On Monday, July 25, 2011, we posted here on our blog about a exploratory project we called a "bootleg book". This particular bootleg was a paperback book version of the summer 2011 issue of Artforum magazine. Taking its name from a special, extended section in the issue on Abstract Expressionism, the book was titled Acting Out: The AbEx Effect, and was intended to demonstrate how the writing in art magazines might take a wholly other, and possibly effective, form.
We created the book by scanning the printed magazine, digitizing the text and redesigning it into a one-hundred-eighty page, black-and-white book-friendly layout. We printed five copies, four of which we sent to the editor, executive editor, design director and publisher of Artforum. It felt like a triumph.
Two days later, we received a letter from a lawyer representing the magazine. The letter made clear that Artforum considered the book copyright infringement and they demanded we remove all related materials from our website. This was crushing. Not only because we had a lawyer threatening us (even if in a professional tone) but because of the unexpectedly, and unabashedly negative reaction we provoked from Artforum itself. It was never our intention to do any harm. Nor was it our intention to spend the rest of our days arguing the finer points of copyright law or in so doing, to pick a fight with the magazine. So, we removed the post. No more bootleg.
The basic idea behind the book was to demonstrate that art writing that traditionally lives in only one form (in this case a large-format, glossy magazine with ads) can easily and perhaps beneficially live in another form as well (a small paperback book with only black-and-white images and no ads). We thought that creating the actual physical book and calling it a bootleg would be the most interesting and attention-getting way of distributing this fundamental idea. We used Artforum because it's so unlike a humble paperback book, and because their summer issue had this great, book-ready special section. We could have chosen another art magazine though, as our point wasn't about the specific content, only about the form that content takes. Obviously, the choices we thought were the best, were also the most troublesome.
For the blog post itself, along with a description of the how and why of the project, we used six pictures of the printed book itself instead of straight images of the layouts and cover. This let us focus on the physicality of the object itself, which again was our point: that content can live in different objects, different forms.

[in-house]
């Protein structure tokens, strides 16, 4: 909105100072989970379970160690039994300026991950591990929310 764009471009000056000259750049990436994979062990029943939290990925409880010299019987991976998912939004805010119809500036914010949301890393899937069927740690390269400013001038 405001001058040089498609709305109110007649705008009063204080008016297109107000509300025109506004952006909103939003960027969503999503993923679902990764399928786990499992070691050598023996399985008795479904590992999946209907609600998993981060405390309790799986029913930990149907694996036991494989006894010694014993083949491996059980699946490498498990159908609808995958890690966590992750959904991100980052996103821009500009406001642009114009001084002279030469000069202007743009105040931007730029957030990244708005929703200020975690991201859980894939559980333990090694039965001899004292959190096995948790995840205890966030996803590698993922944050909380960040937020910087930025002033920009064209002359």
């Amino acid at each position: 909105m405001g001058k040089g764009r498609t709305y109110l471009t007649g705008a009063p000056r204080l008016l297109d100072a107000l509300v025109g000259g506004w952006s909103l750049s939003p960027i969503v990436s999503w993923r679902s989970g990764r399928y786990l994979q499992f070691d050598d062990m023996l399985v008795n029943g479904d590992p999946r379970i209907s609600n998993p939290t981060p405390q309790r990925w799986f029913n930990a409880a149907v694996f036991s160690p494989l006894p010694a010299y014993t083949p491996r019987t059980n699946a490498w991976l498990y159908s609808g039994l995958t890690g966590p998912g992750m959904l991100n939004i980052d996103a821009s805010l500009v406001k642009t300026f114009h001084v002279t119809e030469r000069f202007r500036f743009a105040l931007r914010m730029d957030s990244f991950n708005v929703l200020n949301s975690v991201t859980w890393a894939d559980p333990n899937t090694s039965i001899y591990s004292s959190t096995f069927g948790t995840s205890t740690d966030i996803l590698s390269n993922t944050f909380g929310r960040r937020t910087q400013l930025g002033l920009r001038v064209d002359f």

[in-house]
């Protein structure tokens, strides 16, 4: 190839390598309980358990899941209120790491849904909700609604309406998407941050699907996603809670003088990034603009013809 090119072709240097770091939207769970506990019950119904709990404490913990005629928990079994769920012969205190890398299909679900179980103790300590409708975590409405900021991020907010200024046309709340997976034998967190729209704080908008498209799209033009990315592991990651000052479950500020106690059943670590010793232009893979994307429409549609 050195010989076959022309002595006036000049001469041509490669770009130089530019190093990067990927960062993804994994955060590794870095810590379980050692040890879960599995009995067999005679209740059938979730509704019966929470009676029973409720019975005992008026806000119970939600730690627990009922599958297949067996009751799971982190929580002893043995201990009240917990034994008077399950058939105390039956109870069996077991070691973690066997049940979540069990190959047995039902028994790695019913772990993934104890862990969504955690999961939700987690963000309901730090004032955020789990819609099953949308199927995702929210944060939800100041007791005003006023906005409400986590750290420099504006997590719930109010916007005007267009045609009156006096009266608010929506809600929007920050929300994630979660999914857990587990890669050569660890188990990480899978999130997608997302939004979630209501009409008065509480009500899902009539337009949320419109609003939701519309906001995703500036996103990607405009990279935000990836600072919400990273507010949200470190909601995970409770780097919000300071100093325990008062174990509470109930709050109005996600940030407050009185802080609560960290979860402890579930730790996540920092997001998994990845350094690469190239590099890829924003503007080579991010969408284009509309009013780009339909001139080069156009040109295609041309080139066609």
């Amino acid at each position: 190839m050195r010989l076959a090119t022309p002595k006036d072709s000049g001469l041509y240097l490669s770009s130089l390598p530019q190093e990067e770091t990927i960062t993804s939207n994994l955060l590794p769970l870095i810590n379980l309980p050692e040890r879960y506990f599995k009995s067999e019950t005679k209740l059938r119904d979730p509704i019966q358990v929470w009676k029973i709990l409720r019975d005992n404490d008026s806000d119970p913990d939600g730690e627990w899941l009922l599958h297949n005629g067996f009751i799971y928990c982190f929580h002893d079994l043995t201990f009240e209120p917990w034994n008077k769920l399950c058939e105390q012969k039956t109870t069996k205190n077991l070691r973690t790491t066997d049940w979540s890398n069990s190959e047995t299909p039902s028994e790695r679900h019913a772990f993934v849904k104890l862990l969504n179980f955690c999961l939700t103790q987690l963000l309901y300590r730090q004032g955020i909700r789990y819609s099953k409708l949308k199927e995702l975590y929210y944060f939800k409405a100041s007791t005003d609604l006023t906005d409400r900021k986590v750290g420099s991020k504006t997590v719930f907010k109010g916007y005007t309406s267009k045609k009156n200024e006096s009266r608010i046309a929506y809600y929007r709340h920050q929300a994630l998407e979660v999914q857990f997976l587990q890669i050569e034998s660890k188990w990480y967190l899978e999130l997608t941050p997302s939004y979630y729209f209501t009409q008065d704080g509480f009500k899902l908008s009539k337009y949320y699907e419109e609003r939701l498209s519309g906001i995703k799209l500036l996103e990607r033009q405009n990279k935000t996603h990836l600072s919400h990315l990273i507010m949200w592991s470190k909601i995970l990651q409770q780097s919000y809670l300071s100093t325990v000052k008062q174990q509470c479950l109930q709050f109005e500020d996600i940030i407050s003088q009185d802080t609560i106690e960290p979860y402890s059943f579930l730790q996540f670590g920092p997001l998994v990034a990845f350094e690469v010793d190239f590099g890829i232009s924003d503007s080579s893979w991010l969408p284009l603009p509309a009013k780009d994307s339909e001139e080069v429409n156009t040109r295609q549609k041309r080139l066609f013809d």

At the end of the post, following the book images and description, we wrote: "We've sent a few copies to the good folks at Artforum, but otherwise, if you're interested in seeing a copy yourself, you'll need to email us and we'll see what we can do." We wouldn't do this again. At the time, we honestly (if, in hindsight, also naïvely) thought that Artforum would really like the book concept and, with their approval, wouldn't mind us sending out a handful of copies to interested folks. We thought this might be five or six copies, and though ultimately we got thirty requests before the post was taken down, this is still pretty paltry compared to a magazine circulation that must be in excess of 25,000. Of course, we also honestly thought we'd hear from the magazine's editor instead of its lawyer, so obviously our judgement is not to be trusted.
The other big lesson learned was that we needed to be more clear that—despite its physical reality—this was only a conceptual project. Most people understood this, but not all. We received a number of emails from individuals interested in getting a copy of the book not because they thought it was an interesting publishing concept but because they wanted to read the summer issue that way. Still, though we weren't expecting to hear from them, these readers are the exact customer base we wanted to convince Artforum existed, and as it turns out, they do.
This, in the end, is maybe the hardest part about taking down the post that shared our bootleg idea. People were interested. Interesting people with good ideas were excited by concept and wanted to talk about it further; book and magazine publishers wanted to learn how it was done and how it might be applied to their own projects; and art scholars, critics, students and general readers were interested in seeing and reading content this way. Luckily, it's still a good idea.
Contratemps Over Ad-free Artforum Bootleg
Arnet, July 27, 2011
Reviewing Artforum's Advertisements
New York Observer, July 28, 2011
Andrew Russeth and Sarah Douglas
Massive Links! ... Artforum Responds (Legally) to Intervention
Art Fag City, July 28, 2011